The effects of stimulus preexposure on conditioning and generalization of a taste aversion were evaluated in infant rats, manipulating stimulus similarity and duration, and the length and procedure (intermixed vs. blocked) of preexposure. Preexposure to simple tastes retarded conditioning and reduced generalization (Experiment 1a), whereas preexposure to compound tastes facilitated conditioning and increased generalization (Experiment 1b). Increasing the number of preexposure trials retarded conditioning and decreased generalization with compound tastes (Experiment 1c). These experiments failed to find a differential effect of intermixed vs. blocked stimulus preexposure. In Experiment 2, a 15 min exposure to the conditioned stimulus during conditioning resulted in a weak aversion, whereas a 60-min exposure resulted in a strong aversion. In Experiment 3, the strength of the aversion and the duration of the conditioned stimulus were directly related in nonpreexposed pups, but inversely related in preexposed pups. In infant rats, the level of generalization between stimuli is determined by how preexposure affects acquisition rate.

Effects of Increasing the Time to Reinforcement on Interval Timing in Rats

The experiment examined interval timing in rats during a momentary, unsignaled, increase in the time to reinforcement. A session began with intervals programmed according to a fixed interval (FI) 60 s reinforcement schedule, changed to either an FI 90 s, FI 120 s, or FI 180 s schedule at an unpredictable point, and then returned to an FI 60 s schedule after 1, 8, or 24 successive long intervals had elapsed. Overall, postreinforcement wait time duration increased with increases in the scheduled time to reinforcement. The amount by which wait time increased did not depend on the duration of longer intervals, but did depend on the number of longer intervals intercalated into a session. The results indicate that rats are sensitive to moment-by-moment changes in the time to reinforcement and support other studies showing an asymmetry between timing upward and downward shifts in the criterion for reinforcement of an FI schedule.

Use of Spatial Dimensions in Pattern Discrimination and Similarity Judgments by Pigeons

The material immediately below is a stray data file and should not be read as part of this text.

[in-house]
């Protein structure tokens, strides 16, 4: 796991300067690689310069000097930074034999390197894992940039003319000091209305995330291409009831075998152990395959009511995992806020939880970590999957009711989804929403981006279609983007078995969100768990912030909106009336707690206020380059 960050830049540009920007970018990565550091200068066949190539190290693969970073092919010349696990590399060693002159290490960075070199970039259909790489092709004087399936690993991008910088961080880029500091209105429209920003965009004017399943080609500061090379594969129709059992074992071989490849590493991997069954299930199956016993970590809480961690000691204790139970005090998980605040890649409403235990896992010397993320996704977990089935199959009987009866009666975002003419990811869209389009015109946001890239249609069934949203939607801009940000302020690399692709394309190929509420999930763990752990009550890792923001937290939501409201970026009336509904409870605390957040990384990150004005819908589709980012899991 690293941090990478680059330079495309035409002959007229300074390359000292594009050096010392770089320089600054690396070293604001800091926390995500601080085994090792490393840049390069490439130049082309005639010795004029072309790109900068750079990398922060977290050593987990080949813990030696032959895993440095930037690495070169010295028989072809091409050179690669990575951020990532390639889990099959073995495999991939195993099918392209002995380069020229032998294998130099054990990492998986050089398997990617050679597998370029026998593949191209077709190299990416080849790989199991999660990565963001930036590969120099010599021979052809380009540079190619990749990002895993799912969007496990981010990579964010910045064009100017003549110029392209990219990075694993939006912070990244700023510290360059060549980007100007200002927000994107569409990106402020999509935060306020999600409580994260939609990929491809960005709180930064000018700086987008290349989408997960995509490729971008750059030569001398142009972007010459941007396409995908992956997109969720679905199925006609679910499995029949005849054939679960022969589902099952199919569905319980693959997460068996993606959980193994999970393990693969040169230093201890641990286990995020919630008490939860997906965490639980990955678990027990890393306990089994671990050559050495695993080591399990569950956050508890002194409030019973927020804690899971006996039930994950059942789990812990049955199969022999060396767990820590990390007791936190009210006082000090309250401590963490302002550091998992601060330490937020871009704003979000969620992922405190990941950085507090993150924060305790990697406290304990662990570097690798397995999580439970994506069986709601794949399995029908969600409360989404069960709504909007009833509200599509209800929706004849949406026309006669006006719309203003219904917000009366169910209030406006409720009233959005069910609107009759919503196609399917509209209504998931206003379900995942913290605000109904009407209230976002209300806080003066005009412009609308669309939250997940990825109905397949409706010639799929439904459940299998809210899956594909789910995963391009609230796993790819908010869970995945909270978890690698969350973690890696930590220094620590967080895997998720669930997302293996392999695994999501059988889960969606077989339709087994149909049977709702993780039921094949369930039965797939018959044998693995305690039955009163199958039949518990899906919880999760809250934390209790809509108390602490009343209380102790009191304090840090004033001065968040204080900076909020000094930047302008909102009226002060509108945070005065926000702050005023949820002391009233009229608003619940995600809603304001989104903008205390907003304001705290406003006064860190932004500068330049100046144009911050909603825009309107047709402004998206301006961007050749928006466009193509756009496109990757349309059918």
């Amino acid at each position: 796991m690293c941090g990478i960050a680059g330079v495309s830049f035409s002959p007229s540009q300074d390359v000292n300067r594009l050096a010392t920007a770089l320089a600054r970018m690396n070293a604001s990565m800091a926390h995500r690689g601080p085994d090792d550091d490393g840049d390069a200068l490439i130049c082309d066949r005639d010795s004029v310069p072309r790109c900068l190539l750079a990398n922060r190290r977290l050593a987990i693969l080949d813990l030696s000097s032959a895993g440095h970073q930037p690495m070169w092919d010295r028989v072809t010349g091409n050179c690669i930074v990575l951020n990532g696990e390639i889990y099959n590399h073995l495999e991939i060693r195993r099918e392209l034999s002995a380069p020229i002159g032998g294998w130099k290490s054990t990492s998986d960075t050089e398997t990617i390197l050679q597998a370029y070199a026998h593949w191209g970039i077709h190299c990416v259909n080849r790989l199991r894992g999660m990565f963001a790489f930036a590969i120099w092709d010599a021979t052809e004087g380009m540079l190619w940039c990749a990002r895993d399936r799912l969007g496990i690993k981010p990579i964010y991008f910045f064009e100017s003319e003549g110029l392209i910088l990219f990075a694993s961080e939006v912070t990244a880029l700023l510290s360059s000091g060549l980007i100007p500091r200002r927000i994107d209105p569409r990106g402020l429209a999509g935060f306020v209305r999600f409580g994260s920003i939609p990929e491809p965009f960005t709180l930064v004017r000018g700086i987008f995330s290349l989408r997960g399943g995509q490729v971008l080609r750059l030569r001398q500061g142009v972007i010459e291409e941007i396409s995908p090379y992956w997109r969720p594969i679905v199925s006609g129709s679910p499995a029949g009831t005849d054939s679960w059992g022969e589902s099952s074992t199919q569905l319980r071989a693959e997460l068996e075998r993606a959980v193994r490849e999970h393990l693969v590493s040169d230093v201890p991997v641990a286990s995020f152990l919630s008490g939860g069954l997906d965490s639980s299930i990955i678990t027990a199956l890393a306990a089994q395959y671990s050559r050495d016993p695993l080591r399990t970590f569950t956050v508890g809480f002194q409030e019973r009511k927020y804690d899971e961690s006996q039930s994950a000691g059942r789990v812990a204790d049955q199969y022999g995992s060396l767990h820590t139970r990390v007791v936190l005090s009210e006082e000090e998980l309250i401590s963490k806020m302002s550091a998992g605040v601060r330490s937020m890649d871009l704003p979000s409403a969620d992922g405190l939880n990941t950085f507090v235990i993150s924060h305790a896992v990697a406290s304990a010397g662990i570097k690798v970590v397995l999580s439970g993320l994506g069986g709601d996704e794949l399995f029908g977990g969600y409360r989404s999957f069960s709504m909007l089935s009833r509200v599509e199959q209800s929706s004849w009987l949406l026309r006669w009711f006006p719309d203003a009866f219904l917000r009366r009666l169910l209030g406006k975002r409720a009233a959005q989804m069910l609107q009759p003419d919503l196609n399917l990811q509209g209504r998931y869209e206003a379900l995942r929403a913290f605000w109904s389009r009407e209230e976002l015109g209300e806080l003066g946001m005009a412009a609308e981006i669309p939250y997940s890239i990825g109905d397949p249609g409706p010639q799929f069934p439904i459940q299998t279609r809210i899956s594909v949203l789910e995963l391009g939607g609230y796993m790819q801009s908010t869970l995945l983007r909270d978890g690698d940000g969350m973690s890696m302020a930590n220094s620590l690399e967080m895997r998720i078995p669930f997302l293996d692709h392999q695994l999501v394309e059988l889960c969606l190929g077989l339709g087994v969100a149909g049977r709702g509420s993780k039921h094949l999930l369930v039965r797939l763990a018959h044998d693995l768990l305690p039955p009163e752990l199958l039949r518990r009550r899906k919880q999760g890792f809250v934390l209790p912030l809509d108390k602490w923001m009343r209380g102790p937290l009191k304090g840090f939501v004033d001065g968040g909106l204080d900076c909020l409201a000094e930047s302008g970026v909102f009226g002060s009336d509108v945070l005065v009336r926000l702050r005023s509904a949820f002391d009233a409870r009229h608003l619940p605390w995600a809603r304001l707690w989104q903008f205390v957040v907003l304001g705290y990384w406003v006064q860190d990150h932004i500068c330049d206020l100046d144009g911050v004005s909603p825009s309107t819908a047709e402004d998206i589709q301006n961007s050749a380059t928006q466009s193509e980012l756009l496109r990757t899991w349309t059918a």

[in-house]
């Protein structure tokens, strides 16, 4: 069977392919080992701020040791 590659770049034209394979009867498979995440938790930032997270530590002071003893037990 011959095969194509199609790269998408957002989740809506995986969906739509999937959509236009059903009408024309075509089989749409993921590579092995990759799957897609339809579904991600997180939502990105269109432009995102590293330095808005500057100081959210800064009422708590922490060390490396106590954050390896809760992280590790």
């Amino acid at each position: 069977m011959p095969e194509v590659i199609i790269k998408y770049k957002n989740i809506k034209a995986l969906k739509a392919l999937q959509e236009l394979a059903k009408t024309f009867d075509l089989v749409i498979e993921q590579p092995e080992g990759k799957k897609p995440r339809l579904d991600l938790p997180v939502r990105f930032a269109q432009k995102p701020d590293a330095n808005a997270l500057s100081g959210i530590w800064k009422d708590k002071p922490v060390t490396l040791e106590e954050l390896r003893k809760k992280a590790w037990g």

Two experiments examined the role of spatial dimensions in pattern discrimination and judgment of similarity by pigeons. In Experiment 1, pigeons were given a symbolic matching-to-sample task in which they first learned to discriminate between two patterns (A and B) that differed in the spatial layout of an arrow inside a circle divided into four quadrants. The first training stimulus contained an arrow inside the Top Left quadrant and the tip of the arrow was pointing toward 90 degrees. The second training stimulus contained an arrow inside the Bottom Left quadrant and the arrow was pointed downwards at 180 degrees. Fourteen new patterns, consisting of all the remaining combinations of arrow orientations and arrow locations (quadrants), were then presented and their categorization by the pigeons was examined. The results showed that the two dimensions pertaining to the position of the arrow (Top/Bottom and Left/Right halves of the circle) and their interactions were more salient than the two dimensions pertaining to its orientation (Horizontal / Vertical arrows and two arrow ends). Experiment 2 showed that the position of a pattern component was encoded and used in similarity judgments even when the A and B differed along nonspatial dimensions (a rectangle vs a circle). When pigeons encountered new visual patterns and judged their similarity to old ones, they privileged the position of the pattern components over shape in their judgments.